For years I've considered writing on the topic of Greek life, but I just haven't taken the plunge. Yesterday, however, I read a piece in the Villanovan (the University student newspaper) that demands my response; even at the risk of wrankling some of you. The article "Sorority recruitment does not end in smiles for everyone" was written by a freshman who's been a sorority sister for all of one week. With memories of recruitment/rush still fresh in her mind, Deanna details a process she calls both "horrifying and exciting." She explains that rush requires every girl to attend nine 20-minute "rounds," one with each of the University's sororities--and then she describes the experience:
Lines of girls stood outside rooms of screaming sorority girls chanting songs about their chapters, wondering how they would be assessed once in the room and how they should act, if any different from themselves.
The rounds were exhausting, as I’m positive they were for the sororities as well. I like to consider myself a fairly social person, but I've never experienced a situation that called for so much social energy and effort in my life.
On the first day we all met two or three girls from each chapter and were expected to hold a conversation with them, about literally anything, for the full allotted time, without awkward silences. During each of these meetings all I could think about was “how is she judging me right now? The way I talk? My eye contact?” I’m still not sure I know.
By my final round I felt like a robot programmed for small talk and smiling—I was exhausted. And while that seemed like a lot of complaining, I did somehow have fun with many of the girls I met and I was happy to be able to meet so many of the faces I pass on campus every day. I didn't really know what to think when I “went to sleep” (stayed up all night re-living each conversation) on day one.The writer goes on to report that she received a text the following morning at 4:30 a.m. telling her her schedule for day two. This is when you learn which chapters "dropped you." Deanna says, "If you thought your conversations went well, it’s difficult to not take the rejections personally." At the beginning of day two, she recalls the number of women she saw crying. By the end of that day, she was "seriously starting to wonder if recruitment was worth the social and emotional exhaustion." She continues:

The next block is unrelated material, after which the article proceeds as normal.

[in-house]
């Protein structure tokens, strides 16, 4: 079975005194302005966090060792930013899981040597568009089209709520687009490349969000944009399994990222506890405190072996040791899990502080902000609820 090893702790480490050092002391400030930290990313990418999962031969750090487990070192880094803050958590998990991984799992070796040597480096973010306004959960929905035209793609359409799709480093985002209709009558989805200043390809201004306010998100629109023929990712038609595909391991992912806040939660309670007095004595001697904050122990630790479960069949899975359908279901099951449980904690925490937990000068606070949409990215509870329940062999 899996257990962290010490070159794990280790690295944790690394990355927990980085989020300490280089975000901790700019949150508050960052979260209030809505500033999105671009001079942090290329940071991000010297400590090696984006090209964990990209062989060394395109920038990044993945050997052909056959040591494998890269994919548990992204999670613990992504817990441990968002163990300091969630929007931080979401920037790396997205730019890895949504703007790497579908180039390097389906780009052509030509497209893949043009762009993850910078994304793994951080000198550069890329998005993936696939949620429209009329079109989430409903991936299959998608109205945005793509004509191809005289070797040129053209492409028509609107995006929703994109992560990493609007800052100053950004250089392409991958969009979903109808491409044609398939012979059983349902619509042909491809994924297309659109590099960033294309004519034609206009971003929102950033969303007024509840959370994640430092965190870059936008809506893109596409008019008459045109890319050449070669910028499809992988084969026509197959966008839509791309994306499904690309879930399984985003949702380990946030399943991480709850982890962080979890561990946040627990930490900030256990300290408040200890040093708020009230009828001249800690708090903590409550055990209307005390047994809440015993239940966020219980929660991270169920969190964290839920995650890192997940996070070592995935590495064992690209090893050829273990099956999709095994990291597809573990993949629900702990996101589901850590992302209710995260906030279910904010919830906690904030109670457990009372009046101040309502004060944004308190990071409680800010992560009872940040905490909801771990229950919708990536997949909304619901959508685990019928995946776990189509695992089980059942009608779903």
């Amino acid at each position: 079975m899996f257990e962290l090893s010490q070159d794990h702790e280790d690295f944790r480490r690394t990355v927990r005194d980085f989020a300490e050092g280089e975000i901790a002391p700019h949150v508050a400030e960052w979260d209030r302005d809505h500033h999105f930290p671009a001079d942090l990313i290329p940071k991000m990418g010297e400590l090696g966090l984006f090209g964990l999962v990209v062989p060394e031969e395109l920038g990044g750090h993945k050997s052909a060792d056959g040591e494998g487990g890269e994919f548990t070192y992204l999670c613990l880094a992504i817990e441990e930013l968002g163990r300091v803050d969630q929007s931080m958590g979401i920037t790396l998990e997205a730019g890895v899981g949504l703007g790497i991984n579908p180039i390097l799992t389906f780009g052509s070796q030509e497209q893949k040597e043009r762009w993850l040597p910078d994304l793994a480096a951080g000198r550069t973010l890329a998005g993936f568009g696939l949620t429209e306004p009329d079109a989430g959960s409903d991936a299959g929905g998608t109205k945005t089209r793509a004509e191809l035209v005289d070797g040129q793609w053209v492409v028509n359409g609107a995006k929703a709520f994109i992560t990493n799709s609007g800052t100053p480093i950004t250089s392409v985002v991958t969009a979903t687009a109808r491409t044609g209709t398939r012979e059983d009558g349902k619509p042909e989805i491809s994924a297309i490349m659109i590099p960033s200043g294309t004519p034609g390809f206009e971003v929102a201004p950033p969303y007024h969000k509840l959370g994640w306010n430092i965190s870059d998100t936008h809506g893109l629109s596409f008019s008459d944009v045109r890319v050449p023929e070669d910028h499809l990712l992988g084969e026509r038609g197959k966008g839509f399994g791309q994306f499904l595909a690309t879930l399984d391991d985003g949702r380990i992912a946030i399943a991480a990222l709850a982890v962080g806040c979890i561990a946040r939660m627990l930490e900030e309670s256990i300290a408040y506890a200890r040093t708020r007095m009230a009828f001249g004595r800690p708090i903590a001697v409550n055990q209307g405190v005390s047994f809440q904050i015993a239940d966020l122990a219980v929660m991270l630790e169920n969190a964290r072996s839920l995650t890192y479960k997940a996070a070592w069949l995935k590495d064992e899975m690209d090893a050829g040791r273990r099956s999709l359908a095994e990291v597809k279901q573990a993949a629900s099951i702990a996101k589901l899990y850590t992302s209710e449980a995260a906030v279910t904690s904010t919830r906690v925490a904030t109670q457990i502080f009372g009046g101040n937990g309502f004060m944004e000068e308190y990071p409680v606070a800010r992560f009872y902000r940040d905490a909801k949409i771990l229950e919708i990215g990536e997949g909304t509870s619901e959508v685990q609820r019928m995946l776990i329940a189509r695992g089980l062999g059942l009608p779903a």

I have to say, my wake-up text on the third day of rush was one of the worst rejections I’d ever felt. I now know that it was a blessing to have been dropped by the sororities that I was, but at the time I had no perspective, and I really just felt worthless. I know this isn't the intention of the sororities, and they “don’t want to drop any girl” but the reality is awful. And I didn't just feel sorry for myself. I felt horrible for my friends and even for strangers too.
No woman should have to feel unwanted, but at the same time, how else would sorority recruitment work?Our writer says she couldn't be happier with where she ended up and she's glad that things worked out the way they did. She concludes, however, "I still look back on recruitment with negative memories, and I wish there was another way to do it. I think it may just be a necessary evil that some women won’t escape from with a smiling face. I know so many great women that fell through the cracks and I wish I could convince the sisters to go back on their decisions."
Wow. Where do I start?
My feelings about the Greek system have been firmly in place for 25 years, since I was a wee freshman myself. Deanna's honest evaluation of the sorority rush experience only adds to my conviction that this system is at best ludicrous, and at worst, cruel. Why any bright, personable college student would put themself through it is beyond my comprehension. And yet I have several friends who have nothing but great memories of their Greek experience. Even my husband is a former fraternity boy (though I'm not sure "former" ever applies to frat brothers).
I could go through Deanna's article line by line and comment on what I perceive to be madness, but I think I can sum it up by saying no one should voluntarily put themself in a position of being assessed/judged/evaluated unless there's a career move on the line. Don't we tell our kids, especially sensitive teenagers, to not let others determine their worth, to not let what others think or say bother them? I know that's a message I hope my kids hear, and yet, in just a few short years they may actually choose to have that very experience. And if selling yourself with fashion, a smile and small talk isn't enough, many of these groups will ask you to humiliate yourself and even risk your life to prove you have what it takes to be one of them. My husband would say it's about creating a bond, but I would say, "No thanks."
I understand that your first year in college is difficult. I know that making new friends isn't easy, and that there's something appealing about the idea of having a ready-made group of sisters or brothers to help you adjust. But no matter how hard I try, I just can't imagine allowing myself to be evaluated by my peers and waiting to hear whether I've impressed them enough that they want me to join them. Everyday in real life we're judged in some form or another; do I want to volunteer for a formalized version wherein I may be rejected not by one mean girl in high school, but by a couple dozen from different sisterhoods who are kind enough to turn me away by text message? I don't get it.
If all of that doesn't have you "rushing" for the hills, consider this:
Screaming sorority girls chanting songs about their chapters.Enough said.